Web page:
#8. What’s the best business advice you’ve ever received?
I really love the book Essentialism by Greg McKeown. The crux of the book is: “Do less, but better”. This is easier said than done because it takes a lot of courage and discipline to do less. But when you can stick to it, this helps you focus your efforts on a handful of specific things, rather than trying to do everything all the time. That level of focus usually leads to a much greater return, as opposed to dabbling in something where results are fairly minimal.
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#9. What books do you think every entrepreneur should read?
Some specific books I recommend are “Essentialism”, “I Know How She Does It” and “Building a Story Brand” and I talk about who should reach each of these books in a post here, 5 Books You Need to Read.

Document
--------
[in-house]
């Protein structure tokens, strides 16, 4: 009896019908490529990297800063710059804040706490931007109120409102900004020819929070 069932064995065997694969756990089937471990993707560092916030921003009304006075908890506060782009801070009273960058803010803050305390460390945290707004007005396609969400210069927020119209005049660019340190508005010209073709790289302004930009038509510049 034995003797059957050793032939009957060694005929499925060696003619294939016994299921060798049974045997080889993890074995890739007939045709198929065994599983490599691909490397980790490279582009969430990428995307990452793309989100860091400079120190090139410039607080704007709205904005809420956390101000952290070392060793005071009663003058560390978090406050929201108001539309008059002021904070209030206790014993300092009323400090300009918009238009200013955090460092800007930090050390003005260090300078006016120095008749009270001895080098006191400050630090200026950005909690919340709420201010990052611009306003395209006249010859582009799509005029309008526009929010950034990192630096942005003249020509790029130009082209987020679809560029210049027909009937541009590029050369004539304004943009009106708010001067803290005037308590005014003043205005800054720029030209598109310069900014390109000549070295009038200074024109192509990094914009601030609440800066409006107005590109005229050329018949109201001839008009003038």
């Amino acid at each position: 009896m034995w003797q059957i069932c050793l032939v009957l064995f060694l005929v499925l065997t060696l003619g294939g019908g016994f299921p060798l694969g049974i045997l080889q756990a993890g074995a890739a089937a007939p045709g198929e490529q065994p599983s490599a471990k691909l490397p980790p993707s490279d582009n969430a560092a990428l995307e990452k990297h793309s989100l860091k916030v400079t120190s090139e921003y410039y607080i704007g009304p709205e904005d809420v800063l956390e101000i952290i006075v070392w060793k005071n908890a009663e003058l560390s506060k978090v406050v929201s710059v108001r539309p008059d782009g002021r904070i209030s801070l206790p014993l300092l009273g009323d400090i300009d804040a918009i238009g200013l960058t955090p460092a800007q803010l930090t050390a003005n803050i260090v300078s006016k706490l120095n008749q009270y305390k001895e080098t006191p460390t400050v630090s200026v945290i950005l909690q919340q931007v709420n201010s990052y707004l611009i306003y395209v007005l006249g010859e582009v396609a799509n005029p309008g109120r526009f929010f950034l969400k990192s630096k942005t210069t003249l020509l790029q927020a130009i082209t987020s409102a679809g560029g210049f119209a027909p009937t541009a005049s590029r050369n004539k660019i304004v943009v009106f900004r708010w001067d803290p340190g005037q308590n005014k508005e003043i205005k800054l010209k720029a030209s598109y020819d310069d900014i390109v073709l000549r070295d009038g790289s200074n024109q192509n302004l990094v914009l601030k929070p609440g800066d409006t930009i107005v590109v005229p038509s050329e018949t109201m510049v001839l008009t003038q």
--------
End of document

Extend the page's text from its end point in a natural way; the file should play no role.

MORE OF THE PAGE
But beyond specific titles, I recommend a regular practice of reading. Especially if you are a blogger, reading regularly is one of the best ways to spark your imagination and improve your writing. For courses, I am currently working my way through the Elite Blog Academy course. It is very comprehensive so has been a great tool for staying focused and taking my blog development one step at a time.
I also recommend, Nadalie’s Pinterest Popular course. I was super intimidated by Pinterest before taking this course and couldn’t wrap my head around how to leverage it without spending all of my time pinning. One of my philosophies around productivity is to create systems to automate as much of your work as possible, and Nadalie’s course gives some great tools to do that.